The gaps in the numbering make it harder for the enemy cryptanalyst to reconstruct the code. This is called a two-part code because it has one part for encoding, one for decoding. The code elements can be letters instead of numbers. It is harder to solve than a one-part code, in which the codenumbers or codewords run parallel to the plaintext elements.

While codes work mainly by words, ciphers work by letters. They use not books but tables or mechanisms to convert their messages, letter by letter, into secret form. The simplest cipher-one found in the Bible-replaces the individual letters of the plaintext message with other letters:

plain a b c d e f g h i j k l m n o p q r s t u v w x y z cipher L B Q A C S R D T O F V M H W I J X G K Y U N Z E P

The message attack at dawn would be enciphered into LKKLQFLKALNH.

The weaknesses of this monoalphabetic system are evident. The ciphertext reflects the letter pattern of the underlying plaintext. And since each plaintext letter is represented by a single ciphertext letter, the system is vulnerable to frequency analysis. This technique is based on the fact that-given several different pieces of writing of about two hundred letters or more in a single language-the percentage of each letter in each piece stays about the same. Thus, in English, the number of e's-the most common letter-will average around 12.5 percent. The next most common, t, will stand around 9 percent, and on down to z, at around 0.5 percent. These frequencies hold whether the text is a military telegram, the Gettysburg Address, or "To be or not to be." So a codebreaker, faced with a cryptogram enciphered in this system, can count the letters in the cryptogram and can assume that the most frequent cryptogram letter stands for the most frequent letter of the language of the plaintext. He can then insert this guess into the cryptogram and try to fill in the missing letters. Sometimes the guess is wrong, so the cryptanalyst must try another possible plaintext letter. Cryptanalysis involves much trial and error; it is not as straightforward as proving a theorem in plane geometry.

Because frequency cryptanalysis has been known in the West since the Renaissance, cryptographers have proposed systems that would defeat it. One uses several alphabets, so that a single plaintext letter would have diverent ciphertext representations, according to the alphabet used. Such systems are called polyalphabetic; the best known, published by a French diplomat in 1586 and named for him, is called the Vigenere. A mnemonic, usually called the keyword, species which alphabets are to be used and in which order. Both the encipherer and the decipherer must hold the keyword. For example, if the keyword is COMET, the alphabet beginning with the letter C will encipher the first plaintext letter, the alphabet beginning with O the second, and so on, repeating the keyword until the entire message has been enciphered. To avoid the weakness caused by the regular repetition of the keyword, cryptographers use a long text, such as a poem or novel, as a running key. Some cipher machines generate extremely long incoherent keys for polyalphabetic cryptosystems. Other machines create many different cipher alphabets. Solving repeating-key polyalphabetics requires the cryptanalyst to first determine the number of alphabets used, to separate out the letters enciphered in each alphabet, and then to apply frequency analysis to each such set. Other polyalphabetics demand more complicated solutions.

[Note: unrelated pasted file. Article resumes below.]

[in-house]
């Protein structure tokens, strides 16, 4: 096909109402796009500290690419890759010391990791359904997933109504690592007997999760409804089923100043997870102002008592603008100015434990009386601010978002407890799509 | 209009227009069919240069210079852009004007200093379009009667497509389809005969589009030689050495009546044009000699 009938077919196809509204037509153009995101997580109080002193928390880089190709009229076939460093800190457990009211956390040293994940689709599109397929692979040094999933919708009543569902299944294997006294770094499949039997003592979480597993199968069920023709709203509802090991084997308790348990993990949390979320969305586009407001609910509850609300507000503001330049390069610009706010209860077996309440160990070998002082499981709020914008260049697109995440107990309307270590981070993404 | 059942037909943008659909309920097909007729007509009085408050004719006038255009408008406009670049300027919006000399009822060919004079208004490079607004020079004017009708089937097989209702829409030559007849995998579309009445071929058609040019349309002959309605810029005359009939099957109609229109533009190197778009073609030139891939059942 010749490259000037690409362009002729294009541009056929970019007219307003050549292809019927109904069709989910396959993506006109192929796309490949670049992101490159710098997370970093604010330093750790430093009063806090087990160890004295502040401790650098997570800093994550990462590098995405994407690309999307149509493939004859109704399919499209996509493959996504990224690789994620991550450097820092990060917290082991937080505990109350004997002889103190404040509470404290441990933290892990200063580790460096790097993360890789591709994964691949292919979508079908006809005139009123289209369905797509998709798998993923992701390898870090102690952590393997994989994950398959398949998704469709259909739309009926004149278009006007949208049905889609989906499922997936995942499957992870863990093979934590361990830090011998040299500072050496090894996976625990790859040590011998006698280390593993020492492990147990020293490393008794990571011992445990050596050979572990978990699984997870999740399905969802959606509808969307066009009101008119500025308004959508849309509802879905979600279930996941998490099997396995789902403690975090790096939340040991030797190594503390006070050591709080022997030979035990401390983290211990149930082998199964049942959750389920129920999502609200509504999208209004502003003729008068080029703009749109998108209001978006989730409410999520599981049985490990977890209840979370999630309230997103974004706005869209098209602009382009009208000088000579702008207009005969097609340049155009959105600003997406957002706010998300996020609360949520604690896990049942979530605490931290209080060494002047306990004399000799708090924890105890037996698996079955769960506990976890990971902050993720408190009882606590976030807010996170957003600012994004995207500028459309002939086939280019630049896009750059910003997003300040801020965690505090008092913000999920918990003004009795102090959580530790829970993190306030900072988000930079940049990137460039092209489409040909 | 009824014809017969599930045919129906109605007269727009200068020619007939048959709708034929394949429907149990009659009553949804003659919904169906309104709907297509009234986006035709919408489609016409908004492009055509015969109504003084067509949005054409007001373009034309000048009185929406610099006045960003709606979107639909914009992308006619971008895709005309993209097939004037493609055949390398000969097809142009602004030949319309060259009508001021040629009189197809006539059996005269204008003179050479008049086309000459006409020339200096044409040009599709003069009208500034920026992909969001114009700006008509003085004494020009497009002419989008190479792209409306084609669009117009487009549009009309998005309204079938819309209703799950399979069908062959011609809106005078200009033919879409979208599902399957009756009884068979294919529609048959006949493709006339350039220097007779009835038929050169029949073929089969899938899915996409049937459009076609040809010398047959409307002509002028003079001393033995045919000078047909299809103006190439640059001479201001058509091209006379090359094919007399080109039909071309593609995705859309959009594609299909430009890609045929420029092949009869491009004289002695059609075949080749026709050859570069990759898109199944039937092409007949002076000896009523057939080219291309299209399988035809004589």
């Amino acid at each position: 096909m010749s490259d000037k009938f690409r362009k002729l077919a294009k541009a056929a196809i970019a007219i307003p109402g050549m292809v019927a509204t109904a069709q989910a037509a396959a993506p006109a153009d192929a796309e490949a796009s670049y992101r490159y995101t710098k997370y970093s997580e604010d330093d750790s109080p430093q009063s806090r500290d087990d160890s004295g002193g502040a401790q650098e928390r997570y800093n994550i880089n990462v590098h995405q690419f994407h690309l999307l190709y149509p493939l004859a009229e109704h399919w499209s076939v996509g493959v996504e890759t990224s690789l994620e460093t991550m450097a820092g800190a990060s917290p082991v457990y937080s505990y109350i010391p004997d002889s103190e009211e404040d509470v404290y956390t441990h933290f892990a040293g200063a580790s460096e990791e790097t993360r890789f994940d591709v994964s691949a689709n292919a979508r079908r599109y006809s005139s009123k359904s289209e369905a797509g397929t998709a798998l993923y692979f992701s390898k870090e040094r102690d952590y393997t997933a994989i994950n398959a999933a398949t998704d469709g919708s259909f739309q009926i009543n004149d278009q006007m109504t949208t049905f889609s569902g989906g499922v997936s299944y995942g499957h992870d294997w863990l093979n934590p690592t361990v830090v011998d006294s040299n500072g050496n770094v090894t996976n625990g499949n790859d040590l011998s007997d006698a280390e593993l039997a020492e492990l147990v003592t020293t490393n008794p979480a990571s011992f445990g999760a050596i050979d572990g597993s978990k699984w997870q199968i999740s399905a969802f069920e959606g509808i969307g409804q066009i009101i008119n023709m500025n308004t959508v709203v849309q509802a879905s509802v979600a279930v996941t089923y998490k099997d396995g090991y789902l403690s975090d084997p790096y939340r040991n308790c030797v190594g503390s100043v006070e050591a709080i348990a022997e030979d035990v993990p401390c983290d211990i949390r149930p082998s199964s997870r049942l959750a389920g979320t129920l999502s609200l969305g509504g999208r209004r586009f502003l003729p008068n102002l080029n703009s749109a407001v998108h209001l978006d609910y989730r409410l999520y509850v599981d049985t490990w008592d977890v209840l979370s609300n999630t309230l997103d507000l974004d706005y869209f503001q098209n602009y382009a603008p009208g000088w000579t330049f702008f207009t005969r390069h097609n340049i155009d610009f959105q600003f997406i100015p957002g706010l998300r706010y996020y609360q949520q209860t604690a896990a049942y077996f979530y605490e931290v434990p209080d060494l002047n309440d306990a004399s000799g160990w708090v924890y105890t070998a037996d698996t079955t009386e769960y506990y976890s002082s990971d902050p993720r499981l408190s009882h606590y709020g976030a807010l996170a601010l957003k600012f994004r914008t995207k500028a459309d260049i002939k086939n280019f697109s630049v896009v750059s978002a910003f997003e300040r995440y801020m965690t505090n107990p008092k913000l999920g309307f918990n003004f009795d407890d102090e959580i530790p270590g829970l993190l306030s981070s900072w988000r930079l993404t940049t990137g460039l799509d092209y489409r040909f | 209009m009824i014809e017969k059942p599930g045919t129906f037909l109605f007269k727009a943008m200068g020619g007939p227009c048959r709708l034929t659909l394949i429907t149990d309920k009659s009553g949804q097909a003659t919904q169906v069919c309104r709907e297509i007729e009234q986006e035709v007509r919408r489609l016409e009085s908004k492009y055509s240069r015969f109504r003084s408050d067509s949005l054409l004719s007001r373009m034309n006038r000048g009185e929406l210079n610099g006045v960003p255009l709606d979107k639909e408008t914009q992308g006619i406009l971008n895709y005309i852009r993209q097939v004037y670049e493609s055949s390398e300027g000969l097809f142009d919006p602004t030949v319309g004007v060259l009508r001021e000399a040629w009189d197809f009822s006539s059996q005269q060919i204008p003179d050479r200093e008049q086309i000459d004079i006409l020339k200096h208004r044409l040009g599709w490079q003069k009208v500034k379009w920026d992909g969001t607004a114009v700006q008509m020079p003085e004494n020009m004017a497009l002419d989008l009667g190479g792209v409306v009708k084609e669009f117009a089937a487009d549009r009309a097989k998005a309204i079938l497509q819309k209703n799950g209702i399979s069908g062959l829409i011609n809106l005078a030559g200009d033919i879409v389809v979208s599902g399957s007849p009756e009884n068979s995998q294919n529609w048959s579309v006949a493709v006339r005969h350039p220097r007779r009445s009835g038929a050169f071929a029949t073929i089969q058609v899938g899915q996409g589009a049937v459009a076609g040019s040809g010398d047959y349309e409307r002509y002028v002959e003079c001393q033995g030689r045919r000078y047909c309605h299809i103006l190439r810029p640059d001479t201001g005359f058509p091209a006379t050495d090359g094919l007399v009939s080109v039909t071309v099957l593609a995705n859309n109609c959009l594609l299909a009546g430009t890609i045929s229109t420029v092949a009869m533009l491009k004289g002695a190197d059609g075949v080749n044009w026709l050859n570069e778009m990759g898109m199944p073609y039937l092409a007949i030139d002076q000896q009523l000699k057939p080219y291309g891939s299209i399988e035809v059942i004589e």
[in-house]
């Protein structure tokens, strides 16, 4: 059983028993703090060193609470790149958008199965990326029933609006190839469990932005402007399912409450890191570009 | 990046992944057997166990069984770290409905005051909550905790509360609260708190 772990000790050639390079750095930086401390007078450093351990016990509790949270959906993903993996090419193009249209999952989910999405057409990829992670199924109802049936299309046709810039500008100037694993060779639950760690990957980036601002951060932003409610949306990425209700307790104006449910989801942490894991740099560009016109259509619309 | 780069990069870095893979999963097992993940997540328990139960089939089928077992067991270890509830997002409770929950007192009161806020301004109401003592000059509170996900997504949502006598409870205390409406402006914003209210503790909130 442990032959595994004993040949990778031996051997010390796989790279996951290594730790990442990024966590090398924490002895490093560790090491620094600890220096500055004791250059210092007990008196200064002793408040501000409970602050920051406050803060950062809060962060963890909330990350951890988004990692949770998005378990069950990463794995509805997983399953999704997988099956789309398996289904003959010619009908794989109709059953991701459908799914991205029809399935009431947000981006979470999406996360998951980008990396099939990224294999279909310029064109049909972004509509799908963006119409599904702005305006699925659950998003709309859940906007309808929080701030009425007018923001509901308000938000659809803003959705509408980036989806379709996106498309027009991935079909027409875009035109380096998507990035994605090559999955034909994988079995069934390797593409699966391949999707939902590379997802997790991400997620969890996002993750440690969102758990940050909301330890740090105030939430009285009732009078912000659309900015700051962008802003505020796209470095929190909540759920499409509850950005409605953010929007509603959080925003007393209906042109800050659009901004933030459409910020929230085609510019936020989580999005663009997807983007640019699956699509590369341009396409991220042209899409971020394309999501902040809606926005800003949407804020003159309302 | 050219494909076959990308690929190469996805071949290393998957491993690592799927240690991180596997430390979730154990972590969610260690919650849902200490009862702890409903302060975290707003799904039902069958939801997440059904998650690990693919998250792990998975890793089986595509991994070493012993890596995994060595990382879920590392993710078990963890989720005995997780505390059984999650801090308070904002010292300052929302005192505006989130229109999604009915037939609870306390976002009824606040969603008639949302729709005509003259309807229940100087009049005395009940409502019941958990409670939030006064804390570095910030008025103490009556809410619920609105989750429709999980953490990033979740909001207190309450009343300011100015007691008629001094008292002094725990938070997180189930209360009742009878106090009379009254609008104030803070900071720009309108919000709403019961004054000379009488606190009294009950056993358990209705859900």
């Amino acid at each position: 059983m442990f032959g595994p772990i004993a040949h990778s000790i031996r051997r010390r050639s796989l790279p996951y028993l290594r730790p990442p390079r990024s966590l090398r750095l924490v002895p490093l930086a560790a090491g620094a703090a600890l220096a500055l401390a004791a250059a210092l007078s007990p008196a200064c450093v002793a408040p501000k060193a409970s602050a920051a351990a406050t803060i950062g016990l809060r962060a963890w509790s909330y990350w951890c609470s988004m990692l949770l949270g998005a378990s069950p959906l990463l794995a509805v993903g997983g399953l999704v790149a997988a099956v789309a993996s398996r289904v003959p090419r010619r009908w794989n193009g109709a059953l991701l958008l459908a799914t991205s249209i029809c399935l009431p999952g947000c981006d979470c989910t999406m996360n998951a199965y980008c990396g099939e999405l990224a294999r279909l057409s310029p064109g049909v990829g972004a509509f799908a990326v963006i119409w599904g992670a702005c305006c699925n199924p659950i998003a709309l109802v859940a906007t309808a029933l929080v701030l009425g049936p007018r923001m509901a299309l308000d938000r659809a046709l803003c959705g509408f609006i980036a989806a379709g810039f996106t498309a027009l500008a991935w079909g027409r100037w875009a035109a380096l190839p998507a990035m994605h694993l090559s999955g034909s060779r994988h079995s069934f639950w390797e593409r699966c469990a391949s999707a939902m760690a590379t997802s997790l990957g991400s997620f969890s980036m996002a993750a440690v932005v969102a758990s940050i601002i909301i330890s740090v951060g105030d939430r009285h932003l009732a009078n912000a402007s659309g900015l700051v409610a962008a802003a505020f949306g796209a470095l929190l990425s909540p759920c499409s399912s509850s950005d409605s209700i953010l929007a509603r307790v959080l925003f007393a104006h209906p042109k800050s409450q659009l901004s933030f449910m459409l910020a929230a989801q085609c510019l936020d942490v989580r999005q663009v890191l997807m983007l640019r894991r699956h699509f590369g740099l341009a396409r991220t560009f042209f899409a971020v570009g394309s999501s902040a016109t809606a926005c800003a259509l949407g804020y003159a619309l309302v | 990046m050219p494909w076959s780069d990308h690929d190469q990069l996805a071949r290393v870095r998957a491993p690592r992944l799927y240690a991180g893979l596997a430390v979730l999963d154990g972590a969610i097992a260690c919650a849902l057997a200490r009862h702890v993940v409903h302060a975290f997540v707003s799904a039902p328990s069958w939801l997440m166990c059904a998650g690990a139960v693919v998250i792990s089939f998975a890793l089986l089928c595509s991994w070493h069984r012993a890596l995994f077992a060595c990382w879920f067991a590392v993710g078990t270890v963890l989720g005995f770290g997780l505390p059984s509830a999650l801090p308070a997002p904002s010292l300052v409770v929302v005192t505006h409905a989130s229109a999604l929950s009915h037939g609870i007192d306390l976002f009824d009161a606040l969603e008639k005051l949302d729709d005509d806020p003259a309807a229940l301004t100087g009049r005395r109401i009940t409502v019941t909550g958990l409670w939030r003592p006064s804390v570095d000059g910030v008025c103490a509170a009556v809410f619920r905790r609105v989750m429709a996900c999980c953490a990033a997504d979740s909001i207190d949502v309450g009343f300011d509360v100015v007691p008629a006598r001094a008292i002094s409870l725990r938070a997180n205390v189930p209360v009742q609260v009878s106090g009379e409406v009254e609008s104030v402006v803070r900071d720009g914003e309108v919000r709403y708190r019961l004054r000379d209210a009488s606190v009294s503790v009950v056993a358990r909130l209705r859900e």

While these partake essentially of mathematical and statistical analyses, solutions of code messages more resemble the reconstruction of lost languages. It is not surprising that the ace French cryptanalyst of the 1890s, Commandant Etienne Bazeries, was called the Champollion of codebreakers. Code solutions require many more messages than cipher solutions, and their cryptanalysts often begin by determining, from their frequent appearance and their positions in the cryptogram, the codewords that represent period or full stop. This outlines the structure of the plaintext. Then, events in the world, such as the sailing of a warship from various ports during a cruise, are related to intercepted messages, guesses are made and confirmed and other guesses added to them. Gradually the code is built up.